This past weekend the temperatures in Wisconsin were a balmy 68 degrees. Our family was gathered at our farm and the Grand-kids played hopscotch on the driveway; ran around the barnyard enjoying the early November balmy weather. This changed overnight. In the space of a few hours we went from 65 degrees on Saturday morning transitioning to 38 and flurries at dinnertime. Wisconsin is the land of extreme temperatures changes. We say that if you don’t like the weather now, just wait ten minutes…..
Weather has always fascinated me. I grew up in on French Island-near La Crosse, Wisconsin. French Island is a strip of land about 3 miles long and 2 miles wide situated between the Mississippi and Black Rivers. My home was about a mile off the banks of the Mississippi. I have great memories of living between the rivers; swimming, fishing and ice fishing for pan fish and bass, boating and camping on the banks were part of our daily life. Living on the river the weather was quite changeable, the fronts swooping down the Minnesota hills west of us, to form storms that blew across the island. Thunderstorms were my favorite; the booming of the thunder amplified by the river valley.
My Father and Grandfather loved to duck hunt on the Mississippi. The great fall migrations of ducks travelling through the “Mississippi flyway” filled the skies each fall with Mallards, Canvasbacks, Coots, Wood ducks and Geese making their way south; in fact 40% of all North American waterfowl, (326 species) use the Mississippi river as a migratory flyway*.
*US Fish & Wildlife
Growing up, my Dad, and his black lab Cinder spent countless hours on the river duck hunting, they woke early; at 3-4 am in order to be in place for hunting; my Dad and Cinder by his side, tail wagging fiercely, making their way to the truck and returning home later with their rewards of a successful day on the river. Everyone had a part in the hunt, Mom and I made lunch and thermoses of coffee, my brothers helped with the decoys and gear, and in time hunted with Dad. We waxed and plucked feathers and prepared the meals together. My Mother is a wonderful cook; she created the most amazing roast duck filled with wild rice, onions and bacon….yum! Hunting was part of our life on the Island, just as it was for the French settler Moses Xavier Goyette and other French Canadians that came from Montreal to settle the island along the river in the 18th century.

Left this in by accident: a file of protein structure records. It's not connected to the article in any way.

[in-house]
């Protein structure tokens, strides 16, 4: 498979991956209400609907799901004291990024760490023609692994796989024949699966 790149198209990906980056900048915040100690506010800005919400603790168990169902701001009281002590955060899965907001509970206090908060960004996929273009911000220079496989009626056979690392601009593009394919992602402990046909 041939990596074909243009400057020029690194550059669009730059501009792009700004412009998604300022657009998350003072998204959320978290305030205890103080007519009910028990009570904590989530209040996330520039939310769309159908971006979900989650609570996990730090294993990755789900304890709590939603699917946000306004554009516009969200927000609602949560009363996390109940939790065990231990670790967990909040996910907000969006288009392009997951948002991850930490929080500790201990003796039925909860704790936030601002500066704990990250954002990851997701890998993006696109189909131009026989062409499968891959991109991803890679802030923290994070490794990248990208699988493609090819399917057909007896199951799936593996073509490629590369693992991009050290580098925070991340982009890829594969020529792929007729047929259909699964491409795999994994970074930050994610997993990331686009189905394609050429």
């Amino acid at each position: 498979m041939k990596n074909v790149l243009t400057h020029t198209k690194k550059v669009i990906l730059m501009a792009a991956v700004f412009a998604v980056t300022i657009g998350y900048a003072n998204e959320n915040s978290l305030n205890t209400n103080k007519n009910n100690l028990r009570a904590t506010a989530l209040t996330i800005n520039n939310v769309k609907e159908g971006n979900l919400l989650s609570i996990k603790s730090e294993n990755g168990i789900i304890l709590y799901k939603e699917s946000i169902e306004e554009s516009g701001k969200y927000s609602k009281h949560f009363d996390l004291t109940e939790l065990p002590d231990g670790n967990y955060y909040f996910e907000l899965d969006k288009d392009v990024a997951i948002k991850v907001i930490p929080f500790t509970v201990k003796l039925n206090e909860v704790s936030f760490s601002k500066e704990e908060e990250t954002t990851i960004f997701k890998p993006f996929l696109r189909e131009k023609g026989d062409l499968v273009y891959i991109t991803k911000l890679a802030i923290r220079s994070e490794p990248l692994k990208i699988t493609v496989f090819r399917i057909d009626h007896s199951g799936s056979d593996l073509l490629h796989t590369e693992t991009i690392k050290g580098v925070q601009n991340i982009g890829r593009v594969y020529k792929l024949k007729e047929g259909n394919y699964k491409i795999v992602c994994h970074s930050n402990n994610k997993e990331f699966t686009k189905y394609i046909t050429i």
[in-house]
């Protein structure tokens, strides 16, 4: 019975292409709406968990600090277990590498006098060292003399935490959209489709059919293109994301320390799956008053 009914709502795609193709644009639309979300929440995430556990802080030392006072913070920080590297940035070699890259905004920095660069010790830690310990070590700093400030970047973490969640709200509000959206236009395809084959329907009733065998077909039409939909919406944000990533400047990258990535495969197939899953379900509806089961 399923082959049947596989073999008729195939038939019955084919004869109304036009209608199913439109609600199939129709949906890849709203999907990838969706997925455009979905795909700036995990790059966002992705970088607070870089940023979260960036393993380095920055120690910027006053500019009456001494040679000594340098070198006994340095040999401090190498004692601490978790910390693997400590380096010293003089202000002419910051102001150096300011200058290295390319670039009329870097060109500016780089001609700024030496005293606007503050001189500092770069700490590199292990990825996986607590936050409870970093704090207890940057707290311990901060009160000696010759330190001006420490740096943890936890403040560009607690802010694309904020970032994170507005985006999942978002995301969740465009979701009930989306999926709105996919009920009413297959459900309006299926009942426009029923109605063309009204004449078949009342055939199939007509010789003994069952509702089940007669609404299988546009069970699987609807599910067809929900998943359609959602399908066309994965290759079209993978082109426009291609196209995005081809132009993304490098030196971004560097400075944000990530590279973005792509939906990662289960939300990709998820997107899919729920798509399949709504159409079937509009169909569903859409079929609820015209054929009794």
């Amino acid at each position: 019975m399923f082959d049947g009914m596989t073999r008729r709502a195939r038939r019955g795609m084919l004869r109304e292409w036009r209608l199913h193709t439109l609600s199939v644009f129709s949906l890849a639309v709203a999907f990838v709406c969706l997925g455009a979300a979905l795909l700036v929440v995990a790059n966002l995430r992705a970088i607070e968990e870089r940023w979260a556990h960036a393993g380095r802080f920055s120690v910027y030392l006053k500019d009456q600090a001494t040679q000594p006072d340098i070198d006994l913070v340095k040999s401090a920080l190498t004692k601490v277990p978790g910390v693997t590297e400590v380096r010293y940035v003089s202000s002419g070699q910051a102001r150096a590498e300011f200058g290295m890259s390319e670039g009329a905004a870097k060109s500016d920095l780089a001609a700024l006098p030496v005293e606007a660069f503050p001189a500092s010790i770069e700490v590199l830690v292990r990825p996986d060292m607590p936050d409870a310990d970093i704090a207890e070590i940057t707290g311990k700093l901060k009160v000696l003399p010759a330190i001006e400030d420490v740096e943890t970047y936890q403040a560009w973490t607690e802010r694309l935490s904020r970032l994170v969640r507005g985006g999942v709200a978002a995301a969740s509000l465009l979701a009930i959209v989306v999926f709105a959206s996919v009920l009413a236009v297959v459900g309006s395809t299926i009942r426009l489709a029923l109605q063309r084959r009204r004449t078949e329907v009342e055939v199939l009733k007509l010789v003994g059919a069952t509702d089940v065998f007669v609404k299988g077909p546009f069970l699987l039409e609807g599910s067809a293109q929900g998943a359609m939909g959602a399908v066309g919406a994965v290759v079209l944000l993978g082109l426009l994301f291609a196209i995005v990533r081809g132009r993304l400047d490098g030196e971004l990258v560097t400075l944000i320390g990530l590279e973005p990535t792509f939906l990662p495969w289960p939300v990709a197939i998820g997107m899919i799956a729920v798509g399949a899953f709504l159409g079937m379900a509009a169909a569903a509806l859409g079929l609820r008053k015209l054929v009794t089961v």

My Grandpa Hanson told us a story of a remarkable and tragic weather day on Veterans Day; the Armistice (now Veterans) Day Blizzard of 1940. That day dawned beautiful and warm, with temperatures in the 50’s. In this day and age we are blessed with weather forecasts that predict oncoming storms, however in 1940 forecasters did not predict the weather changes…. In a span of a few hours, a strong low pressure and cold front from the north met up with a moist warm front from the Gulf of Mexico creating a super storm across the Midwest and plains states. Duck hunters on the Mississippi started their day in shirtsleeves, anticipating a successful day of hunting. The skies were filled with ducks of every kind, (actually fleeing south away from the cold front). In just a few short hours the weather turned; heavy rain fell; temperatures dropped to freezing; rain turned to ice then snow; 70 mph winds created swells of 15 feet on the river tossing hunters into the waves, and unfortunately many drowned or froze to death; all toll 150 died.
We still learn lessons from weather; hurricane Sandy certainly is evidence of Mother Nature’s unrelenting and catastrophic power. Although we have sophisticated prediction models available; the unpredictable nature of our ever changing climate and weather forces us to stand back, take stock, and respect Mother Nature.
The snow squall currently blowing past my window this afternoon is beautiful. The west to east winds swirl around the stalks of the native grasses and flowers blowing fine snow settling amongst them. In time the field will be covered in a thick blanket of drifts and mounds covering Little Bluestem, Indiangrass, Frost Aster and Rough Blazingstar. The snow brings valuable soil moisture to Wisconsin after a very long hot summer and historically dry year. I am in awe of the power of the winds and snow swirling at the moment and am thankful for the change from summer to fall and winter. The snow and cold is a reminder of the change of season that is inevitable, a sign that there are things we can predict-we hope!; the coming snows, the slow crawl of days toward the Winter Solstice, and the turning of the sun lengthening days towards spring.